Agreed. "First, it’s not a given that today’s big journalism “brands” will go under: they face a horribly difficult task of adapting to radically changed circumstances but institutions will not fall. That’s what happens in deep disruption: some organisations adapt and survive, some don’t.
Second, the insurgents of news publishing fully intend to become the giants of the future. A few will, most won’t. In America, where newspaper income fell faster than in Europe (largely because profitability rested more heavily on small ads), there is now a solid if small group of online news businesses which cannot yet match the giants of print but have a viable business – and have done so for several years.
The poster girl for this group is the Huffington Post, but there are a cluster of other sites which have been in existence for a decade or more, don’t depend on grants or philanthropy and have a base of income and users solidly built."
Journalists tend to confuse journalism with major daily papers. The “golden age” of newspaper journalism in the second half of the 20th century was, in reality, a long commercial decline. British national papers reached their peak total circulation in the early 1950s; the Daily Mirror’s highest sale ever was in 1966.
Heartfelt piece on what it's like to lose the job you love. But I don't believe in the death of journalism; I do believe journalism will change but that doesn't mean it disappears. Nevertheless, a good read.
"We all know that the clock is ticking. Even Rupert Murdoch knows that the clock is ticking. During the Leveson report, he gave newspapers five to ten years. When I was asked, last autumn, to speak about Leveson at the Battle of Ideas, I tried to think about what newspapers should and shouldn’t do, and what readers should and shouldn’t want, but actually all I could think was this: we are fiddling while Rome burns."
Honest and darkly funny account of what happens when the wheels fall off. IT really does not come out of this well.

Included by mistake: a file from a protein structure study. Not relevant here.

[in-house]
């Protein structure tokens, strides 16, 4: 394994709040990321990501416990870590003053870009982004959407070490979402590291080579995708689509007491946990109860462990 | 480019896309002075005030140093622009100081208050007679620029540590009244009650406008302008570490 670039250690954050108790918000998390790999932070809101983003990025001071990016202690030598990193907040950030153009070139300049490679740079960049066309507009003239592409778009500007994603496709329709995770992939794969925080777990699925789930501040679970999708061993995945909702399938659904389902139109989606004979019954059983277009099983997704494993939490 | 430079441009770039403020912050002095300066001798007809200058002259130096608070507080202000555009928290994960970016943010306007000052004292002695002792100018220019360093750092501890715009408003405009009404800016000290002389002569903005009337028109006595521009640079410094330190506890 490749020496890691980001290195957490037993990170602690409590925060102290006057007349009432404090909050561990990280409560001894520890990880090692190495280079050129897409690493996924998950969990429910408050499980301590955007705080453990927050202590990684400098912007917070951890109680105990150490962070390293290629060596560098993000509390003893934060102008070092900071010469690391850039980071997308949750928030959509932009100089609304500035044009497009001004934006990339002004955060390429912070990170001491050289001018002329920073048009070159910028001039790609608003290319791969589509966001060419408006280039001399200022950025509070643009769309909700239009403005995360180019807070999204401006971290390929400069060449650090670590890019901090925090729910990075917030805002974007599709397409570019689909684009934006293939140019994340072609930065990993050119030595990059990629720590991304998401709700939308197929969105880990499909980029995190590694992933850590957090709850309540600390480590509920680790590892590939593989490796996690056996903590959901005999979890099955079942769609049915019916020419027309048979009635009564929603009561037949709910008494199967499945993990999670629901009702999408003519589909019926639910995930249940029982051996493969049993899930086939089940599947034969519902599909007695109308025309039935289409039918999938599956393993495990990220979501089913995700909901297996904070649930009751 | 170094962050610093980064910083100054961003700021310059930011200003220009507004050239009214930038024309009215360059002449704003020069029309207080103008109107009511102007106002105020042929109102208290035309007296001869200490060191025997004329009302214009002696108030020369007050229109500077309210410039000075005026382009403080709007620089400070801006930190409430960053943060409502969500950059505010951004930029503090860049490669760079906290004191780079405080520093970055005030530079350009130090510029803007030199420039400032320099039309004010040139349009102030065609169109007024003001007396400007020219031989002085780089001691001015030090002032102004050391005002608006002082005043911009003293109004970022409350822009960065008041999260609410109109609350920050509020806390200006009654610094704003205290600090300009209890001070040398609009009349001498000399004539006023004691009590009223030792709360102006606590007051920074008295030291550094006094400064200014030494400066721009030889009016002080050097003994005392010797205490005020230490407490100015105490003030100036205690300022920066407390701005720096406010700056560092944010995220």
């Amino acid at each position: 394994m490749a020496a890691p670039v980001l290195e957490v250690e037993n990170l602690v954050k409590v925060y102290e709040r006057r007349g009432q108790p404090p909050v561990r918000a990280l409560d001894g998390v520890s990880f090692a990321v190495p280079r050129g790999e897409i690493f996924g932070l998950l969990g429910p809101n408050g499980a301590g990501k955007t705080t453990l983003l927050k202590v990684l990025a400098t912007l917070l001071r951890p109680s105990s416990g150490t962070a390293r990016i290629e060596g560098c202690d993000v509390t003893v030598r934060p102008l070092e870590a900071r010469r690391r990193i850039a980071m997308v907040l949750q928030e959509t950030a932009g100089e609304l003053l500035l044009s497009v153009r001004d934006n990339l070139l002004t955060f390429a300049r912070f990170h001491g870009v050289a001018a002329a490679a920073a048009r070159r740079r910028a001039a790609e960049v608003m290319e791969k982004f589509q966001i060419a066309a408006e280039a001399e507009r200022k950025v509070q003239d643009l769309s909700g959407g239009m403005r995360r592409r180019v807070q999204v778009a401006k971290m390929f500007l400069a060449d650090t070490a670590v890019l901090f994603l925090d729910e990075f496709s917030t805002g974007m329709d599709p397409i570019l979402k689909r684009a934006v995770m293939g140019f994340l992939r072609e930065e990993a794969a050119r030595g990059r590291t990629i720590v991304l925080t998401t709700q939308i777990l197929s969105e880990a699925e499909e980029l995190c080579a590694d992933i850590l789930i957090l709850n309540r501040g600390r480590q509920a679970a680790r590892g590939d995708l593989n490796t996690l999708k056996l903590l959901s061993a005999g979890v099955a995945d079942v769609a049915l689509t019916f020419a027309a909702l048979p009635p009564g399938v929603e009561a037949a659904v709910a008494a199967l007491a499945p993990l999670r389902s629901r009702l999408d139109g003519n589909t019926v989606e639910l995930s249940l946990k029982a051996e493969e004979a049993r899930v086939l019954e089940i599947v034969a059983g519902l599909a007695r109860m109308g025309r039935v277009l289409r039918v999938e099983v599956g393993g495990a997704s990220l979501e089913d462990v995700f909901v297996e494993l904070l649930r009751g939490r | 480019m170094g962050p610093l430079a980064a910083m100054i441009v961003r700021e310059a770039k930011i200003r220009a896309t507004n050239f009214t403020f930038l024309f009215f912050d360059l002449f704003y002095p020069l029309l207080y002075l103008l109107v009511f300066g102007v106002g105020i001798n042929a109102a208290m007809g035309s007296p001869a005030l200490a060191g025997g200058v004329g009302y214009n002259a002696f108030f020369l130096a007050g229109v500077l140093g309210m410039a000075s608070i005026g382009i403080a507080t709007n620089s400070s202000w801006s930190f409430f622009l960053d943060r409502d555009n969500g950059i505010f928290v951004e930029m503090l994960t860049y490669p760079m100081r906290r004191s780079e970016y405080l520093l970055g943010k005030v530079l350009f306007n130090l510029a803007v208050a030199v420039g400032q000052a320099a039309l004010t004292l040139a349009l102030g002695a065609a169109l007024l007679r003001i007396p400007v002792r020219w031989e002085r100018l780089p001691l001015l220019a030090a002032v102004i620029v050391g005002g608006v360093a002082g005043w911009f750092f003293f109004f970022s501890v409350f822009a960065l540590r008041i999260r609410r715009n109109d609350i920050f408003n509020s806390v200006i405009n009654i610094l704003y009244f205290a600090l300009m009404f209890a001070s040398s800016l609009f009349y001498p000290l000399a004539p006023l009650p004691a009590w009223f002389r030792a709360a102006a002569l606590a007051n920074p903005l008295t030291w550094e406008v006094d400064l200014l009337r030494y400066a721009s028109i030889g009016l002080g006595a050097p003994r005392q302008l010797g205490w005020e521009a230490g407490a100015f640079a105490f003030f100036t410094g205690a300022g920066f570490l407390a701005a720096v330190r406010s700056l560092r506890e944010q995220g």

"I created something based on what I read on the web, not based in reality. I ticked off the list with things other people told me I would need. I did not take the company culture into account. I did not secure executive sponsorship. I did not look at realistic, measurable goals based on the capabilities of the company. I did not create a compelling story for what I was trying to accomplish and I did not use the company business plan as a guide."
On the one hand I think it's amazingly cool, on the other I'm pretty sure that within 24 months it will be considered old tech. The pace at which developments happen still amazes and delights me.
"Developed by biometric technology company Bionym Inc., the Nymi wristband identifies its wearer by their heartbeat and uses it as a password for multiple devices, from a computer to a car.
The Nymi technology is based on the fact that “like a fingerprint, your heartbeat is unique”—after putting on the Nymi wristband and activating it, you stay authenticated with your devices until you take it off. "
Interesting read on the perceived differences between foreign correspondents, and journalists parachuted in by newsdesks to cover conflict.
“Here in the journalists hostel there are lots of jackets hanging on the ends of beds with too many pockets and zips. One Japanese guy has a metal helmet with ‘PRESS’ written in large letters across the front in white Typewriter correction fluid. Some of them laugh during the night in their sleep. Is there something funny going on here, in Jerusalem, during this second Intifada? Maybe it’s just an escape. Maybe not though, perhaps they’re just insane. War clearly sucks but the core of western journalists who report on it seem to consist mainly of people who have no concept of the seriousness of the situation they’re involved in."